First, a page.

IPB Researchers Conduct Research about Carbon Footprints of Farmer Families in Polewali Mandar to Achieve SDGs

As an attempt to promote Sustainable Development Goals (SDGs), so that the development can fulfill current generation's needs without sacrificing the needs of future generations, researchers from International Center of Applied Economics and Finance (InterCAfe), Institute of Research and Community Service, IPB University LPPM IPB), Dr. Muhammad Amin Rifai, Dr. Nunung Nuryartono, and Dr. Mohammad Iqbal Irfany conducted the research "Carbon Footprint Based on Household Consumption: Case Study on Cacao Farmers' Households in Polewali Mandar".

According to Dr. Muhammad Amin Rifai, Polewali Mandar is the production center of cacao in West Sulawesi with the productivity of 0,45 ton per hectare in 2015. In 2011 until 2015, the cacao productivity in Polewali Mandar suffered a decline. "The cacao production and productivity trend in Indonesia declined, both in national and regional scale. This will affect cacao farmers' income. This study aims to present the general description of carbon footprint based on household consumption of cacao farmers and the analysis of the indicators which affect the carbon footprint in Polewali Mandar," said Dr. Muhammad Amin.

Dr. Muhammad Amin Rifai said that this study is a multi-discipline study under the "Profitability and Sustainability of Cocoa in Indonesia" project, which is funded by Australia Indonesia Center in partnership with Sydney University, Hasanuddin University, and IPB.

This study comprises the production, marketing, and trade of cacao, as well as financial and health aspects of the farmers. In the study, it was found that income plays a significant role to carbon footprint produced. Fuel, lighting, and transportation are the biggest contributors of carbon footprint. Because of this, the study suggests that households need to reduce the consumption of goods or service with high emission.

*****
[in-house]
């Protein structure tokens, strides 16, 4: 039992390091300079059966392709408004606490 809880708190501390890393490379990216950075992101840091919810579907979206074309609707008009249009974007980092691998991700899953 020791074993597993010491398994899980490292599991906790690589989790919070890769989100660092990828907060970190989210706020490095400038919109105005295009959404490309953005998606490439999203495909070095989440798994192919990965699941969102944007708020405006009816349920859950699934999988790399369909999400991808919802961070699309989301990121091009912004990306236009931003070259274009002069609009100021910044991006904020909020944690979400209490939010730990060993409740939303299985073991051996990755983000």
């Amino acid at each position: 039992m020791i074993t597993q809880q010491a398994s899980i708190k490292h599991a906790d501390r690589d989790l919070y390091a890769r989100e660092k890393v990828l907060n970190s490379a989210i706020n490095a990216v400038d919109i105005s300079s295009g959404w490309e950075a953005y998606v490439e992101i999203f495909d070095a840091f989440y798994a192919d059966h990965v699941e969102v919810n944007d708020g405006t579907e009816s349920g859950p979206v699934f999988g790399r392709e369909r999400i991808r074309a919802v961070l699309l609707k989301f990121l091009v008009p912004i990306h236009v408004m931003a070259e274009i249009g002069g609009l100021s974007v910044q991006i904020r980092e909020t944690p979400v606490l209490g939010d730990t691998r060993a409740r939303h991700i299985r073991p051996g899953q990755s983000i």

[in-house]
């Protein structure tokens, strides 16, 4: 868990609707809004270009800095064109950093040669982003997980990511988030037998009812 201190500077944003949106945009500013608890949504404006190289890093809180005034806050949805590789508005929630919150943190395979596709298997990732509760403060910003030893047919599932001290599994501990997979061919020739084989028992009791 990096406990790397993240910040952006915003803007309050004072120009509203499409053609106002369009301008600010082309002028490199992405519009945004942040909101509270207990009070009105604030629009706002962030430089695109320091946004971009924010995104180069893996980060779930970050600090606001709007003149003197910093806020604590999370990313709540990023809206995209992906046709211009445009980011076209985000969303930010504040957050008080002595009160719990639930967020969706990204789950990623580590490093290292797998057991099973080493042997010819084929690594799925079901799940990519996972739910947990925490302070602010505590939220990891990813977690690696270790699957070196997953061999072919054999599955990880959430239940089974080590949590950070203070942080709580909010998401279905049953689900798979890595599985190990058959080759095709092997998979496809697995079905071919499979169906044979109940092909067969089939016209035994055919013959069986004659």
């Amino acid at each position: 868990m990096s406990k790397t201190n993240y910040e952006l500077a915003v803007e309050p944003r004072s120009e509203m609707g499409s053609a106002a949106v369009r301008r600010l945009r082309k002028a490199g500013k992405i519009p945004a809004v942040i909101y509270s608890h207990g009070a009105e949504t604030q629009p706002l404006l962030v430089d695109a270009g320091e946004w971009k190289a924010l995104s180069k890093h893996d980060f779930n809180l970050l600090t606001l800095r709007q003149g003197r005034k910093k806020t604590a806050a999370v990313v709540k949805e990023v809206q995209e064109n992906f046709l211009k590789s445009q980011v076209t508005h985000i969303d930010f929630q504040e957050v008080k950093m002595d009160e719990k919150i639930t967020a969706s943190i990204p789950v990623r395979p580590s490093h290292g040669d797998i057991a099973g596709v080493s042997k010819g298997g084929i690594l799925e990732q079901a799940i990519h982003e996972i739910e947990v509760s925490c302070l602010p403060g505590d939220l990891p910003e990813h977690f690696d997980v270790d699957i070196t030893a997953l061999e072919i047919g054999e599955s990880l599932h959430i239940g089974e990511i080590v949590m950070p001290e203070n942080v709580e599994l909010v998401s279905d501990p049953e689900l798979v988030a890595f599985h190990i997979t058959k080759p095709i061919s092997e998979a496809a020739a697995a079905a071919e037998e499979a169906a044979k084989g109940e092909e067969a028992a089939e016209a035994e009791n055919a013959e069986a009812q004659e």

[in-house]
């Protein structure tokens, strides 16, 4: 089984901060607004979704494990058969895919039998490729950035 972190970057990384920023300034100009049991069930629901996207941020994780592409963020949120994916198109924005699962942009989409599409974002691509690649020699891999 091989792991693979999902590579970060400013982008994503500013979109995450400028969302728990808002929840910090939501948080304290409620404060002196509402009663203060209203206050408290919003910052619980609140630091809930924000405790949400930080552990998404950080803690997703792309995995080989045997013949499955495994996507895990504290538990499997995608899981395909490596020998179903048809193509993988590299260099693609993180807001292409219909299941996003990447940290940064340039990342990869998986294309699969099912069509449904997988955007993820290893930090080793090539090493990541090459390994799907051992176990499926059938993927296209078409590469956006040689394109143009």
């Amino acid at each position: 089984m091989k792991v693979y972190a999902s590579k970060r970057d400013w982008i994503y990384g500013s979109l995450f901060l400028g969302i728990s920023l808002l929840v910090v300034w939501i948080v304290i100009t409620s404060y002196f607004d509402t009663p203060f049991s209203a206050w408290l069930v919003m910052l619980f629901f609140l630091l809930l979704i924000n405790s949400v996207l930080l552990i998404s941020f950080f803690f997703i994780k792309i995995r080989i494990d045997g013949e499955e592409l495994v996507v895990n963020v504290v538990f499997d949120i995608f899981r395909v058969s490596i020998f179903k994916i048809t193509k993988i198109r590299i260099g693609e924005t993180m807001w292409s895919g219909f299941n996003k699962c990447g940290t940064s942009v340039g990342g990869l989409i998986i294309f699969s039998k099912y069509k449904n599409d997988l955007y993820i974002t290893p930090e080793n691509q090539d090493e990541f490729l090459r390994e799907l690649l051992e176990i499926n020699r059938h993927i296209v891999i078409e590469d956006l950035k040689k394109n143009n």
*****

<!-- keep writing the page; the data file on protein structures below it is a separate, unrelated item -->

"Not only that, government also has to assist people in utilizing energy efficiently, with policies that support it, and by creating more environmental-friendly renewable energy, and low-emission public transportation to achieve sustainable development. In this study it was known that the biggest carbon footprint is due to fossil fuel consumption," said Dr. Amin.

Dr. Muhammad Amin added that this study used primary data with interviews and surveys to cacao farmers household in Polewali Mandar Regency as the methods. The results show that the household expenses consist of primary needs, such as rice, grains, eggs, meat and fish. The highest consumption of farmers are fish and meat. Besides that, expenses for telecommunication and tax are the least of all. According to the calculation of carbon footprint produced by cacao farmers, light fuel consumption and transportation contribute the most to the footprint.

The expense level of cacao farmers' households is divided to five groups, from the richest to the poorest. The result shows that the higher the income, the higher the carbon footprint produced.

"Besides that, households with high income produce higher carbon footprint than the lower ones. High-income households produce carbon footprint 1,66 times greater than poor households. The income level has a positive effect to carbon footprint, which means the higher the income, the higher the footprint," said Dr. Amin. (Ard)

Published Date : 21-Feb-2019

Resource Person : Dr. Muhamad Amin Rifai, Dr. Nunung Nuryartono dan Dr. Mohammad Iqbal Irfany

Keyword : SDGs, InterCAfe, LPPM IPB, Jejak Karbon, Rumah Tangga